We have conducted experiments with both TUM RGB-D benchmark [41] and indoor sequences captured by ourselves. On a desktop PC with an Intel i5 3.3GHz CPU, 20GB memory and GTX 1070 graphics card (8GB video memory), the tracking component without GPU acceleration takes about ms per frame, and the dense mapping component in the foreground thread takes about ms per frame. The whole system enabling both tracking and dense mapping runs above 50fps. For a laptop with an Intel i7 2.6GHz CPU, 16GB memory and GTX 960M graphics card (4GB video memory), the system runs around 30fps. If we fuse only one out of three frames, the running time could be even faster.

Ours Ours Kintinuous ElasticFusion DVO-SLAM RGB-D SLAM MRSMap BundleFusion
(all frames) (key frames)
 fr1_360 13.0cm 10.9cm 10.8cm 8.3cm
 fr1_desk 2.5cm 2.1cm 3.7cm 2.0cm 2.1cm 2.3cm 4.3cm 1.6cm
 fr1_desk2 2.8cm 2.4cm 7.1cm 4.8cm 4.6cm 4.3cm 4.9cm
 fr1_floor 325.3cm 26.2cm -
 fr1_plant 5.0cm 3.8cm 4.7cm 2.2cm 2.8cm 9.1cm 2.6cm
 fr1_room 14.8cm 13.4cm 7.5cm 6.8cm 5.3cm 8.4cm 6.9cm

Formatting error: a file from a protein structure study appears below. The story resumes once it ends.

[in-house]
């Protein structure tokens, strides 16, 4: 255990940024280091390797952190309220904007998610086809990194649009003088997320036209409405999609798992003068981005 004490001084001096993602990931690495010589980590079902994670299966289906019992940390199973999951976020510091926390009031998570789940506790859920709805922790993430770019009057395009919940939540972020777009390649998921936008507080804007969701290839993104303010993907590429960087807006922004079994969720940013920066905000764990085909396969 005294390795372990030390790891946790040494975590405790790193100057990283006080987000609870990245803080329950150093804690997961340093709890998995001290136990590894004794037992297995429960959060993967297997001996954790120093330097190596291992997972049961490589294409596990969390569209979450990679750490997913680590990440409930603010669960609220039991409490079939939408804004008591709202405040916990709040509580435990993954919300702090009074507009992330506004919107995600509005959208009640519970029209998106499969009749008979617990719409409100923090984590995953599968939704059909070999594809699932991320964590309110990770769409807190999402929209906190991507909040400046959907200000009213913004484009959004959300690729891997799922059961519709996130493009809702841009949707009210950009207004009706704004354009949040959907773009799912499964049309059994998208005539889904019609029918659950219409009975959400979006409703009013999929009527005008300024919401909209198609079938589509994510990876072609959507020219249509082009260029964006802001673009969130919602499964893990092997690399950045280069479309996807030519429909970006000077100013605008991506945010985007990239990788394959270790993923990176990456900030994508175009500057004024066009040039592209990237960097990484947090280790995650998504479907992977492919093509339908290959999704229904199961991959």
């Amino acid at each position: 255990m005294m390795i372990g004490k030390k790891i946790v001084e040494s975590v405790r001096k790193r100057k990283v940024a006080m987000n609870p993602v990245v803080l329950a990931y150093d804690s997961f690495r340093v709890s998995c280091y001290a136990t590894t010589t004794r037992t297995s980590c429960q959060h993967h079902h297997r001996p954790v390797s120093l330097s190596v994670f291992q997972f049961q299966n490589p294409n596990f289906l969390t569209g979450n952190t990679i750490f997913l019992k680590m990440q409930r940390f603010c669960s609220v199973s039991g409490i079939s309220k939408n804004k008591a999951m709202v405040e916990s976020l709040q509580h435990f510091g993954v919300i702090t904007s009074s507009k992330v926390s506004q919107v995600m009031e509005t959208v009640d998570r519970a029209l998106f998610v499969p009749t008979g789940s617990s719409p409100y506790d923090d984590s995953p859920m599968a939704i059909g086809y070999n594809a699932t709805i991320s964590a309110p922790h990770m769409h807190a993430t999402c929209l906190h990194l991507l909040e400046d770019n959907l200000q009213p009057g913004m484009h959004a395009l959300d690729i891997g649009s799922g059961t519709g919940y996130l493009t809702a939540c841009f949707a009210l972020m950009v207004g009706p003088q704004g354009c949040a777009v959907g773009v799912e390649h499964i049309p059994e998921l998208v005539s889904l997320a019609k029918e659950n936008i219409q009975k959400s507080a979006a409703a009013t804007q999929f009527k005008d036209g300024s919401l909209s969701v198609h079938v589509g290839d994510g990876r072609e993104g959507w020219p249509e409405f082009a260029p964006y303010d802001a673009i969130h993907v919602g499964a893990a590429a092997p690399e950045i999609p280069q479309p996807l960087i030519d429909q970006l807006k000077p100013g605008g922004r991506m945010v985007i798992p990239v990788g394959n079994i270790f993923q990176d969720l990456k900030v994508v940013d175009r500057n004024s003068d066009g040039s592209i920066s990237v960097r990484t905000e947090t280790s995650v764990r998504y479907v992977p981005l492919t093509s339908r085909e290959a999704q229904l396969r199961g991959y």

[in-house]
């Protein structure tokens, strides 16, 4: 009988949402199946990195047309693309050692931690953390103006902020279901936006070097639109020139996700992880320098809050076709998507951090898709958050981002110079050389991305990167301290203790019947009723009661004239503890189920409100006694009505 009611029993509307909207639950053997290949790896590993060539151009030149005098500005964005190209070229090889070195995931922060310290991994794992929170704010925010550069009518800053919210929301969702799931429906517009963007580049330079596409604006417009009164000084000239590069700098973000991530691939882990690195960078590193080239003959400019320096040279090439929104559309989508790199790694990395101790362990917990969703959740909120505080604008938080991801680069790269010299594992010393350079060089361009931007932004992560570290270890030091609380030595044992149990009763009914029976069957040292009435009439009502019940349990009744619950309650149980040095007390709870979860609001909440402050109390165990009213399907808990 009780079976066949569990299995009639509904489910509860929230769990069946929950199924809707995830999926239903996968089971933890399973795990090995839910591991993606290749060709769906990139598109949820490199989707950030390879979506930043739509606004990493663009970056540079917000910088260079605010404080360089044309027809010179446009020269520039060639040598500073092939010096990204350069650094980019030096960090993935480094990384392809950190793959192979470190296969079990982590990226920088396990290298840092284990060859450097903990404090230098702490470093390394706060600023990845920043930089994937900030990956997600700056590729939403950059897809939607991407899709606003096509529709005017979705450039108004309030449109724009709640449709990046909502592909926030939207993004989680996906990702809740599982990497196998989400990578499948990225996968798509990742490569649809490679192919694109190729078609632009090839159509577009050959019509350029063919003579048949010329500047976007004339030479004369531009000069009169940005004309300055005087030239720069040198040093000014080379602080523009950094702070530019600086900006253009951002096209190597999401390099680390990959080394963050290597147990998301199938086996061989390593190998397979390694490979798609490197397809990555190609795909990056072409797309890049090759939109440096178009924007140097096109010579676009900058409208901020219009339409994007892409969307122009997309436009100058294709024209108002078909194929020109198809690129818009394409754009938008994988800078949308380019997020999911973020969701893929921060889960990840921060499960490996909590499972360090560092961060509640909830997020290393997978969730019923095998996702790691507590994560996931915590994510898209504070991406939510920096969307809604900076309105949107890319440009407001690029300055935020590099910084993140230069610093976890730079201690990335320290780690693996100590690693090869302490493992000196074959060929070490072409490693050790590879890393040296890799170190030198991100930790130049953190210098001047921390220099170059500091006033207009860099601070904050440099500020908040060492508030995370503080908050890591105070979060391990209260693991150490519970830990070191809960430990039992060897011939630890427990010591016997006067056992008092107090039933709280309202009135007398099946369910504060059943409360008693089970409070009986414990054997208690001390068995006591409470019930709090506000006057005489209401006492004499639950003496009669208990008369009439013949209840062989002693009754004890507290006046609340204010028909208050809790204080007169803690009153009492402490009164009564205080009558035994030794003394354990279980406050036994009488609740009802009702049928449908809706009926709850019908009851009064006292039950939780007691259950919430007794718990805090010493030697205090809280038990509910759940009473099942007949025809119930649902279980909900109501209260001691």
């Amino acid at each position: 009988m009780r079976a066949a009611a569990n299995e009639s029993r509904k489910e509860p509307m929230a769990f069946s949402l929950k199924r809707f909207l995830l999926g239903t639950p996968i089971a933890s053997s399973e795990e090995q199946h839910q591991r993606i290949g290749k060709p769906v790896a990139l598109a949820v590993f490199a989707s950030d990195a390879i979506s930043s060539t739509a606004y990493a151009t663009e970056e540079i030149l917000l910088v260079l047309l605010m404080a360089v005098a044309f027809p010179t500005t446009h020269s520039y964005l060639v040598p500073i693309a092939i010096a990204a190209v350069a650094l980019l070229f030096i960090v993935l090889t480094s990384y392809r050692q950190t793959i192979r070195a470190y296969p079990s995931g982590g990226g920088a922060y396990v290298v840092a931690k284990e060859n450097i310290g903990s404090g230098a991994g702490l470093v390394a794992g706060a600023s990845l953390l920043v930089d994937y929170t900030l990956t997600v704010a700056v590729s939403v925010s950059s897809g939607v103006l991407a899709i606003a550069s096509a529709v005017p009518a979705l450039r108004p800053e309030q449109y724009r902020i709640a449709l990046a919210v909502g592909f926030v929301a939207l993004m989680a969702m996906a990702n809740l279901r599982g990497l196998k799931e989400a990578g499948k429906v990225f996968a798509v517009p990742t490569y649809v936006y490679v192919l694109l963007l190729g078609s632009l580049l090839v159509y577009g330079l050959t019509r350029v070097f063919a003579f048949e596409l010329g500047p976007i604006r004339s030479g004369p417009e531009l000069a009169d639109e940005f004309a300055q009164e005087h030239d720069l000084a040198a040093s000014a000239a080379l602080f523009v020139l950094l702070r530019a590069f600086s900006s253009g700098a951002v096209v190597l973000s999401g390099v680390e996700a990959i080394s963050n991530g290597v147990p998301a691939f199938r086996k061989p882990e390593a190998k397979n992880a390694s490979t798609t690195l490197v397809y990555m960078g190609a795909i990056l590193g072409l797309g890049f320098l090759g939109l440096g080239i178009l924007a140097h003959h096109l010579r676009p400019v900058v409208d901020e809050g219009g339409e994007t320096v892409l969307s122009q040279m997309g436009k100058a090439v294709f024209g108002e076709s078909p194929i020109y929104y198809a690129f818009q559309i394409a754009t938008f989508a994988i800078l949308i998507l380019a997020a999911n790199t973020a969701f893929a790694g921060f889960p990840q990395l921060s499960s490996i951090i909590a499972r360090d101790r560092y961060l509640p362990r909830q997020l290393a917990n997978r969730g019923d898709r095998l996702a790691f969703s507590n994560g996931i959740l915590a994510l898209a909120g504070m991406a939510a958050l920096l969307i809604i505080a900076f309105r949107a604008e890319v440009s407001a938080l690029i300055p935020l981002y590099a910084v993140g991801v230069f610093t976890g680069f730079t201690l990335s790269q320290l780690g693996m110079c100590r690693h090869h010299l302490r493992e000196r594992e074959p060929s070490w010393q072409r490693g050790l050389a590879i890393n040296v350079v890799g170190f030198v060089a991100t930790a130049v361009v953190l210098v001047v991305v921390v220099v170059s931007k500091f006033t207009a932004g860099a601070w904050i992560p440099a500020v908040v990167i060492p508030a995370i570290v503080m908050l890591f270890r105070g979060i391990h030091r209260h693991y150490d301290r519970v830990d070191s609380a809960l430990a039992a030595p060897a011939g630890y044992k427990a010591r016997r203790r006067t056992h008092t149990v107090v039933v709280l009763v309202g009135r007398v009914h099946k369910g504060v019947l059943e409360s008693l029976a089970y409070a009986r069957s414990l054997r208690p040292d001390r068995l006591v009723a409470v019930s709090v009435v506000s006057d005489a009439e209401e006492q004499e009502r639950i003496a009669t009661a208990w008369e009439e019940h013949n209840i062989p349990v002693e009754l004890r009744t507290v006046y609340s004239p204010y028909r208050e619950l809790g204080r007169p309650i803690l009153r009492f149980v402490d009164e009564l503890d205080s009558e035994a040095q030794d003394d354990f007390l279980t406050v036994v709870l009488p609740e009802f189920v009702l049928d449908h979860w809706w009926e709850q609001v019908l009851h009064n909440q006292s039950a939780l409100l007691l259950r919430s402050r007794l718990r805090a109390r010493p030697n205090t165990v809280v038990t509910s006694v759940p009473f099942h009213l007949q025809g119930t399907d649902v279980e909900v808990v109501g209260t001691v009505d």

fr1_rpy 2.2cm 3.7cm 2.8cm 2.5cm 2.0cm 2.6cm 2.7cm
 fr1_teddy 18.7cm 15.7cm 8.3cm 3.4cm
 fr1_xyz 1.0cm 0.7cm 1.7cm 1.1cm 1.1cm 1.4cm 1.3cm
 fr2_360_hemisphere 37.6cm 31.1cm -
 fr2_360_kidnap 132.6cm 6.1cm -
 fr2_coke 17.2cm 20.2cm -
 fr2_desk 7.2cm 7.1cm 3.4cm 7.1cm 1.7cm 5.7cm 5.2cm
 fr2_dishes 8.4cm 7.9cm -
 fr2_large_no_loop - - - 8.6cm
 fr2_large_with_loop 198.3cm 196.7cm -
 fr2_metallic_sphere 34.1cm 44.3cm -
 fr2_metallic_sphere2 11.1cm 8.4cm -
 fr2_pioneer360 40.5cm 35.8cm -
 fr2_pioneer_slam 91.2cm 85.5cm -
 fr2_pioneer_slam2 169.7cm 3.3cm -
 fr2_pioneer_slam3 28.1cm 19.1cm -
 fr2_rpy 0.8cm 0.6cm 1.5cm
 fr2_xyz 1.2cm 1.2cm 2.9cm 1.1cm 1.8cm 0.8cm 2.0cm 1.1cm
 fr2_flowerbouquet 7.0cm 5.0cm
 fr2_flowerbouquet_brownbackground 53.3cm 51.7cm
 fr2_desk_with_person 4.7cm 4.5cm
 fr3_cabinet 39.9cm 7.9cm -
 fr3_large_cabinet 20.9cm 14.8cm 9.9cm
 fr3_long_office_household 3.2cm 2.8cm 3.0cm 1.7cm 3.5cm 3.2cm 4.2cm 2.2cm
 fr3_nostructure_notexture_far - - -
 fr3_nostructure_notexture_near_with_loop - - -
 fr3_nostructure_texture_far 10.8cm 5.3cm 7.4cm
 fr3_nostructure_texture_near_withloop 2.9cm 2.7cm 3.1cm 1.6cm 1.8cm 1.7cm 201.8cm 1.2cm
 fr3_structure_notexture_far - - 3.0cm
 fr3_structure_notexture_near - - 2.1cm
 fr3_structure_texture_far 1.8cm 1.6cm 1.3cm
 fr3_structure_texture_near 1.6cm 1.8cm 1.5cm
 fr3_nostructure_notexture_near - -
 fr3_teddy - - 4.9cm
 fr3_sitting_xyz 2.1cm 1.7cm
 fr3_walking_xyz 2.8cm 2.4cm
 fr3_sitting_halfsphere 1.7cm 1.9cm
 fr3_sitting_static 1.3cm 0.9cm
 fr3_walking_static 5.2cm 3.9cm
 fr3_walking_rpy 42.0cm 33.7cm
 fr3_sitting_rpy 2.7cm 4.1cm
 fr3_walking_halfsphere 25.6cm 18.2cm
TABLE III: Comparison of ATE RMSE on all of the scenes in the TUM RGB-D benchmark.

Vii-a Qualitative Evaluation

We first evaluate our system with some challenging datasets captured by ourselves, which may contain complex loops with fast motion and are very long.